Alkali metal partitioning in a pulverized coal combustion environment.
AuthorGallagher, Neal Benjamin.
AdvisorWendt, Jost O.L.
Peterson, Thomas W.
MetadataShow full item record
PublisherThe University of Arizona.
RightsCopyright © is held by the author. Digital access to this material is made possible by the University Libraries, University of Arizona. Further transmission, reproduction or presentation (such as public display or performance) of protected items is prohibited except with permission of the author.
AbstractFouling, slagging, corrosion, and emission of submicron particulate from pulverized coal combustors have been linked to vapor alkali. Size segregated fly ash samples extracted from a 17 kW down-fired pulverized coal combustor showed strong evidence of alkali vaporization. The fraction of sodium in sizes smaller than 0.65 μm (f(8A)) showed a correlation with acid soluble sodium divided by total silicates in the parent coal. Addition of silicates to coal reduced f(8A) for sodium. Potassium existing primarily in the mineral matter, did not show a similar correlation, but f(8A) for potassium did correlate with f(8A) for sodium. Bench scale experiments indicated potassium does not vaporize in the presence of Na or Cl alone, but requires both, and was only released when sodium was captured. Additional of sodium acetate to coal increased f(8A) for potassium. Equilibrium calculations, experiment, and modelling of sodium capture by silicates during pulverized coal combustion identified several important mechanisms governing alkali behavior. The mode of occurrence of alkali in the parent coal dictates its ability to vaporize, its release kinetics, and its sate as it diffuses to the char surface. Other species such as chlorine, sulfur, moisture, and other metals influence alkali stability in the vapor, its reactivity, and its condensation characteristics. Char oxidation can influence alkali vaporization, and capture by affecting included silicate surface area. Sodium reaction with silicates captures from 70 to over 95% of total sodium for typical coals. Silicate additive appears to be a viable technique for reducing the fraction of alkali in the vapor during combustion.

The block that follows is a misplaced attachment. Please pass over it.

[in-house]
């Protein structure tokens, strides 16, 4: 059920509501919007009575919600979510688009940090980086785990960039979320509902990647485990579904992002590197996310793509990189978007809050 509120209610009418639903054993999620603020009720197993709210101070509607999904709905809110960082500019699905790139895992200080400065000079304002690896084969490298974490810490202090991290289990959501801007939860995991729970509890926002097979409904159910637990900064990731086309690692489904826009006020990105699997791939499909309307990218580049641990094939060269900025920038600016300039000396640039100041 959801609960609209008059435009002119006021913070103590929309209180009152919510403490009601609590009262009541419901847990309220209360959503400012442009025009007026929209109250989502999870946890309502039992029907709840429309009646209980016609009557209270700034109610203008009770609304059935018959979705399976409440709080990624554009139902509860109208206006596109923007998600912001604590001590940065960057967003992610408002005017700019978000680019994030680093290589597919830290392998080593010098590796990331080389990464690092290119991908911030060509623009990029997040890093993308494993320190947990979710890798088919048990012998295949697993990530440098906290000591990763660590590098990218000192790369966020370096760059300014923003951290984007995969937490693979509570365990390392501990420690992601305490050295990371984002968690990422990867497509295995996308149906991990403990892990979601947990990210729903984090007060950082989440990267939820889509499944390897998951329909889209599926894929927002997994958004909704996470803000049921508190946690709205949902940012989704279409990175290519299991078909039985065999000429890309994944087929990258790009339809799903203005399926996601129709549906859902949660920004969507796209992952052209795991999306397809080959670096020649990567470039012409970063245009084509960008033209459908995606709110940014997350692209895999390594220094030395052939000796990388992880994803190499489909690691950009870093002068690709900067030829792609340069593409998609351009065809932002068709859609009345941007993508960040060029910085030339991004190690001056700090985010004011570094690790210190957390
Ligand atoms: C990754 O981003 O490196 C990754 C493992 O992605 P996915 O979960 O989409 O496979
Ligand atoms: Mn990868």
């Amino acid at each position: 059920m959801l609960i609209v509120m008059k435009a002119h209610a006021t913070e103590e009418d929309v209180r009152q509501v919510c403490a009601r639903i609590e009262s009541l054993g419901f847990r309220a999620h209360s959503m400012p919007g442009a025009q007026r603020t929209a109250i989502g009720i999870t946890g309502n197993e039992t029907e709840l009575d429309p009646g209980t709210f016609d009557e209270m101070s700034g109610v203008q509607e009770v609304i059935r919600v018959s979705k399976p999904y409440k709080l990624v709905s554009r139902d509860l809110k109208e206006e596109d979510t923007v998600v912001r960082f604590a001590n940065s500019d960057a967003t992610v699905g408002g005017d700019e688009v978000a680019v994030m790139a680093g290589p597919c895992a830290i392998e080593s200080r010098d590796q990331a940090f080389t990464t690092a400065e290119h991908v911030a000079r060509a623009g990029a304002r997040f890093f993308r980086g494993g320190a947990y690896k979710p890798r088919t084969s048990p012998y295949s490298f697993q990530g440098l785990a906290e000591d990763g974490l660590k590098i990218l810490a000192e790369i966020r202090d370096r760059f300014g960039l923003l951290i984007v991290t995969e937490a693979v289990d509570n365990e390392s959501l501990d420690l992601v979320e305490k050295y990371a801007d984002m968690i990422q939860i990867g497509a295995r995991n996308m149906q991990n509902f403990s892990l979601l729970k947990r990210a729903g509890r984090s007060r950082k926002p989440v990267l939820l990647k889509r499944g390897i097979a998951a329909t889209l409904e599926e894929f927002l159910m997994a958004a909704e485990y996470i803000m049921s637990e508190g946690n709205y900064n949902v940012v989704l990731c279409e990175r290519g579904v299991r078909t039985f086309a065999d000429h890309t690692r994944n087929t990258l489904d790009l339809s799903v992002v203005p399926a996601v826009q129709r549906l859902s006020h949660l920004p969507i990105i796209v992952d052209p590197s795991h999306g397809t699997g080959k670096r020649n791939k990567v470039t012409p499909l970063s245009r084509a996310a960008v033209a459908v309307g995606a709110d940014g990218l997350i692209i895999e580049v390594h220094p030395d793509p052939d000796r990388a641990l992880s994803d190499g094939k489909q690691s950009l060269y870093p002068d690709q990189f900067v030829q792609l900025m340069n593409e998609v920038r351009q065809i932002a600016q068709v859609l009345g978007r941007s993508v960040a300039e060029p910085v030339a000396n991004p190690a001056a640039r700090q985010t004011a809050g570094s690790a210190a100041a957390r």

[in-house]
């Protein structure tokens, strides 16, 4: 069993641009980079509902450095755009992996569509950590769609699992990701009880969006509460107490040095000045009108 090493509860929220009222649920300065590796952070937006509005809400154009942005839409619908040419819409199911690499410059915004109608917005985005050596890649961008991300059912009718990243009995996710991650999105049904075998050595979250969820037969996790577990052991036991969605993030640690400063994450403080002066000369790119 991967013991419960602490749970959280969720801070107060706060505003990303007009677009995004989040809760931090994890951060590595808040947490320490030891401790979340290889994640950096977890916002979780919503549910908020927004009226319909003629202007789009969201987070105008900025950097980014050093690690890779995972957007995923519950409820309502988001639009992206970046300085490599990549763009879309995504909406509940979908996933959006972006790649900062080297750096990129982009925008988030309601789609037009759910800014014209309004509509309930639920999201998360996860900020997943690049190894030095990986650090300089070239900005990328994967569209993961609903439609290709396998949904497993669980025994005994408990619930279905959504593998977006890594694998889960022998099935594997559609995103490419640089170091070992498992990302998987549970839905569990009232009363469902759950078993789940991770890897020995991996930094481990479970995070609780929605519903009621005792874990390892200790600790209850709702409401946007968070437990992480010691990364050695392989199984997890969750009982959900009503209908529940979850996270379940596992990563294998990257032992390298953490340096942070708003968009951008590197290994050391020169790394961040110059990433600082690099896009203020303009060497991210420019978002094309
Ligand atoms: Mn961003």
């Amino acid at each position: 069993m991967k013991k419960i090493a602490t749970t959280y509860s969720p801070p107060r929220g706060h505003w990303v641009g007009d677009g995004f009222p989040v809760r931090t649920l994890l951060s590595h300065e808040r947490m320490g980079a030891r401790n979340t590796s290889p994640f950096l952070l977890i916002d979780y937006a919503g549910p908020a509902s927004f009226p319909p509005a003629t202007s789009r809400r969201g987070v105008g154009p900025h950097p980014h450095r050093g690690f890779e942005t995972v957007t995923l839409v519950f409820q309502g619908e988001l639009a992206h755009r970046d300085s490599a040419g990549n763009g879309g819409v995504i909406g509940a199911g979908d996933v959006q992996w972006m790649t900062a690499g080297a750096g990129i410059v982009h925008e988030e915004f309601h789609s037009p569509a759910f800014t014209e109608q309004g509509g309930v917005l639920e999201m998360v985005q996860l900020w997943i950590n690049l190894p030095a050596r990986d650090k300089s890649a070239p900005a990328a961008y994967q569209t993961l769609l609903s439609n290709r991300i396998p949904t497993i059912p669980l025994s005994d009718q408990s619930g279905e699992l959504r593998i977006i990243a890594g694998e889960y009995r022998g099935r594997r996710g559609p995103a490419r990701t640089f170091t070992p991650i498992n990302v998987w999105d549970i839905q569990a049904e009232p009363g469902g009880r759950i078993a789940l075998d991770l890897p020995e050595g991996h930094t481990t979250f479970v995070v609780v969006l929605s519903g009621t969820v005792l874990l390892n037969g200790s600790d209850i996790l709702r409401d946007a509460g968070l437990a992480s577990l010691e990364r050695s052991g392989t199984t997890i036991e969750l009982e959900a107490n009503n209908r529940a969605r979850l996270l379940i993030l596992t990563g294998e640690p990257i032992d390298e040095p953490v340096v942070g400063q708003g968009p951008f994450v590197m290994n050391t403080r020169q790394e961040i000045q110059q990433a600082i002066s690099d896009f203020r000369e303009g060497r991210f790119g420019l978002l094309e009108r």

Degree ProgramChemical Engineering